This is a win-win solution.

It is obvious: simple solutions work well and, alas, for many their time will come

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One is not a good sample

Posted by chrisrick13 on December 9, 2012

It is obvious: there are a lot of risks in life

Do your remember when nuclear power stations were green?  Carbon dioxide producing power stations were bad and there was not going to be enough electricity produced from renewable and (perhaps) non-polluting power sources.  This made nuclear suddenly a good option.  Step up the earthquake in Japan and nuclear is off the agenda.

Do you remember that we had to get out of gas power stations?  North Sea gas is (was) running out.  However Russia was playing ducks and drakes with gas and using it as a political weapon.  Being dependent on Russian gas was anathema.  On Wednesday production of 30 new gas power stations was announced.

Wandering the internet I saw the following about the destroyed nuclear power plant in Japan:

Gundersen (who used to build spent fuel pools) explains that there is no protection surrounding the radioactive fuel in the pools. He warns that – if the fuel pools at reactor 4 collapse due to an earthquake – people should get out of Japan, and residents of the West Coast of America and Canada should shut all of their windows and stay inside for a while.

At least the mutations caused will increase bio-diversity.

It is obvious: there are a lot of risks in life and with all the interventions of the state they still seem to be increasing

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Can you believe it?

Posted by chrisrick13 on December 7, 2012

It is obvious: there is a conspiracy going on

I saw this quote on the internet:

“They have a bit of a balancing act at the moment,” said Ross Walker, chief UK economist at RBS, “because inflation is a little bit above its target and is expected to stay there for several months.

“But at the same time the economy is still quite weak as we saw with yesterday’s forecasts [from the OBR].”

I do not know how to contain myself.  Inflation has been above target for more than 3 years and for much of that time has been twice the target.  Then he talks about a forecast where the OBR has changed its ‘forecast’ for this year to a shrinkage of 0.1%…when we are most of the way through the year.  It forecasts not much better for next year and leaps up for the year after that.  If the average error for those time periods are applied to the figures then the OBR is actually forecasting tha the economy will shrink into the distant future.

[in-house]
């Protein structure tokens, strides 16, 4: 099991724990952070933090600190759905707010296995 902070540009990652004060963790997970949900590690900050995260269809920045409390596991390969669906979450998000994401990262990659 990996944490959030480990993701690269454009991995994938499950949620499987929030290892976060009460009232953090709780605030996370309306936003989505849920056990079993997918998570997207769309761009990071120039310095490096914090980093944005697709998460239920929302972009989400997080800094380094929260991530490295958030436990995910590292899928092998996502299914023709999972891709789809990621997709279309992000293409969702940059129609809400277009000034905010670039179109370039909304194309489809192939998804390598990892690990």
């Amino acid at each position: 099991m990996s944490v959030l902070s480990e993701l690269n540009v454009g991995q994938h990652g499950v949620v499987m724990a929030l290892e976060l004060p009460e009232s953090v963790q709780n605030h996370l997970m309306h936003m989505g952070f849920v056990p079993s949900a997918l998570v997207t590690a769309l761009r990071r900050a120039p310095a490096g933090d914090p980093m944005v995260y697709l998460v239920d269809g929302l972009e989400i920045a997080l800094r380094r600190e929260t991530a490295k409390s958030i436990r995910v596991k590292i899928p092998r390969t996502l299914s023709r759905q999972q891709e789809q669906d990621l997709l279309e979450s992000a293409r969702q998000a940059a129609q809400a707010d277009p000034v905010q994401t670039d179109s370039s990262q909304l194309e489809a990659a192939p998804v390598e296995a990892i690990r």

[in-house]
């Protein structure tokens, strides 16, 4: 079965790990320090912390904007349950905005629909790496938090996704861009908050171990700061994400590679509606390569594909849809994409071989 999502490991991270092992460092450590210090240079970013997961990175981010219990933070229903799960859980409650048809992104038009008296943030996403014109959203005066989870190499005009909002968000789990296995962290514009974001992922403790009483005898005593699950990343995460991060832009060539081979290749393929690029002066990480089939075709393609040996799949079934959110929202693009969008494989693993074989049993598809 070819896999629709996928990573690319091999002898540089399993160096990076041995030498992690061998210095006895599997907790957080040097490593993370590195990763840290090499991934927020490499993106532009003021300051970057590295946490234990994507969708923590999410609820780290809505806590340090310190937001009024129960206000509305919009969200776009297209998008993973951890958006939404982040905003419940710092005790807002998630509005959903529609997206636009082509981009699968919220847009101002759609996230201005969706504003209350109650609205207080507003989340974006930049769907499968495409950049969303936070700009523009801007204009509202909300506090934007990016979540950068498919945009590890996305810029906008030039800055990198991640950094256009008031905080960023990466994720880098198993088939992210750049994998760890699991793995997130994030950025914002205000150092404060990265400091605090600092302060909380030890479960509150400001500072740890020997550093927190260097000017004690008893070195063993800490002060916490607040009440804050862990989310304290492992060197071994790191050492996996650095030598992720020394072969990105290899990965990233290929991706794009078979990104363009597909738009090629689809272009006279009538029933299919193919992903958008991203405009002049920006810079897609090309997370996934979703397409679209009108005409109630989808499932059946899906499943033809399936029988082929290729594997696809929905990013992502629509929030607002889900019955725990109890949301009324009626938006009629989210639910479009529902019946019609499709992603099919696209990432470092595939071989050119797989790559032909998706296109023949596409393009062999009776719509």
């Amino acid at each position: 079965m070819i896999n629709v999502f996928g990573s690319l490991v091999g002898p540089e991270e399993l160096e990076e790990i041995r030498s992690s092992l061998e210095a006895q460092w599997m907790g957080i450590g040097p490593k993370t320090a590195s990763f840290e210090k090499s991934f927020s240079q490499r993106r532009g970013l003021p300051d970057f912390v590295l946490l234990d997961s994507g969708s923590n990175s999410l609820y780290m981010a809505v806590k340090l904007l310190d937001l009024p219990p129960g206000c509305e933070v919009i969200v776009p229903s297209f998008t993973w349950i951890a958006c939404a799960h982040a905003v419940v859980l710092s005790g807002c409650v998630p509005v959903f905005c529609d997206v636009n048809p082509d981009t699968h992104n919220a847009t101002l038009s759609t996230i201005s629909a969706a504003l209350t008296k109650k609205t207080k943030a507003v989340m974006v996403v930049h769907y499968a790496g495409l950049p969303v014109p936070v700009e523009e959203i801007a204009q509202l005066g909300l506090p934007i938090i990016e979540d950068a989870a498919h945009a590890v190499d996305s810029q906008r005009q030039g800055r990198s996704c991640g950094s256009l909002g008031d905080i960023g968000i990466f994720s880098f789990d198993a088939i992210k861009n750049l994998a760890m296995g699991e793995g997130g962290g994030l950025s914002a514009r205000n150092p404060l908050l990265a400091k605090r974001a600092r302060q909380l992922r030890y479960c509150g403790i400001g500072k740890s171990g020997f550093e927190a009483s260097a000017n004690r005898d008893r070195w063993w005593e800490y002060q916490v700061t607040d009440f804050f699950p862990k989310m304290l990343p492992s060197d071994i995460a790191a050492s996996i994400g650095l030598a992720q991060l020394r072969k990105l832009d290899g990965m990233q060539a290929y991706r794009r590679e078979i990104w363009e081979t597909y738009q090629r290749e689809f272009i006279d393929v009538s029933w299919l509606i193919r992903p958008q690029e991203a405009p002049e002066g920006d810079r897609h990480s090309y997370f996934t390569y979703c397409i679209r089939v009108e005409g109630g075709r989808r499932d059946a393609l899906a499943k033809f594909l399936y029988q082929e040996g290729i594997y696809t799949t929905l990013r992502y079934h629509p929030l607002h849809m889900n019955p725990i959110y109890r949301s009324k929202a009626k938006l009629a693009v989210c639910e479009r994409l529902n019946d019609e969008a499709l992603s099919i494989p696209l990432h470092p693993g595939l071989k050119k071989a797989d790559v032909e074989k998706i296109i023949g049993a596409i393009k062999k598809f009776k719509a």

How he can keep a straight face when utters this tosh I do not know.  How the BBC can publish it without putting in some reference information to put those comments in perspective I do not know.

It is obvious: there is a conspiracy going on based on the premise that we are all unutterably stupid

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It is simple

Posted by chrisrick13 on December 6, 2012

It is obvious when you are in a hole

I had a wander round that unreliable beast, the internet, to see if there is a consensus on total UK indebtedness of all kinds by government, industry and population.  As you might expect there is not one but £10tn is a number that few of those who stood up to be counted would want to see lowered.  Take a moment to contemplate that number: £10,000,000,000,000.  If I ‘4-cents-a-passenger-mile’ it then it is £200,000 for every person in this country.  There are 5 in my family.  Were I to sell my property, cash in my pensions, clear savings accounts, and empty the penny jar I could probably do that.  Hold on a minute if everyone else is doing the same who are we going to sell property to?  So we would have to look North of me for anyone who could pay their bill…and there are a lot of people south of me.

In the autumn statement, which I did not listen to, the chancellor was talking about stuff where the money involved was of the order of a billion here and there but whose net effects were much less.  That number in full: £1,000,000,000.  A mind-boggling number…or it used to be.  However he is working at the level of 0.1% of the problem.  Given that all debt does not need to be paid in a growing economy he might be working at an effective 0.5%.  All that he is doing is placating public opinion and waiting for a cheque in the post.  I like to play the memory game: do you remember when we went to China to see if they would put a cheque in the post?

I did listen to Mr balls.  I have to go with the obvious play on words.  I can only observe that he has a lot of balls to stand up and say the outrageous things he has said.  This is mainly because of his hand in making sure we were in a very poor place to handle this crisis.  I might play the history game again and ask who said that we were the country in the strongest position to come out of the economic crash?  It is a line straight out of 1984.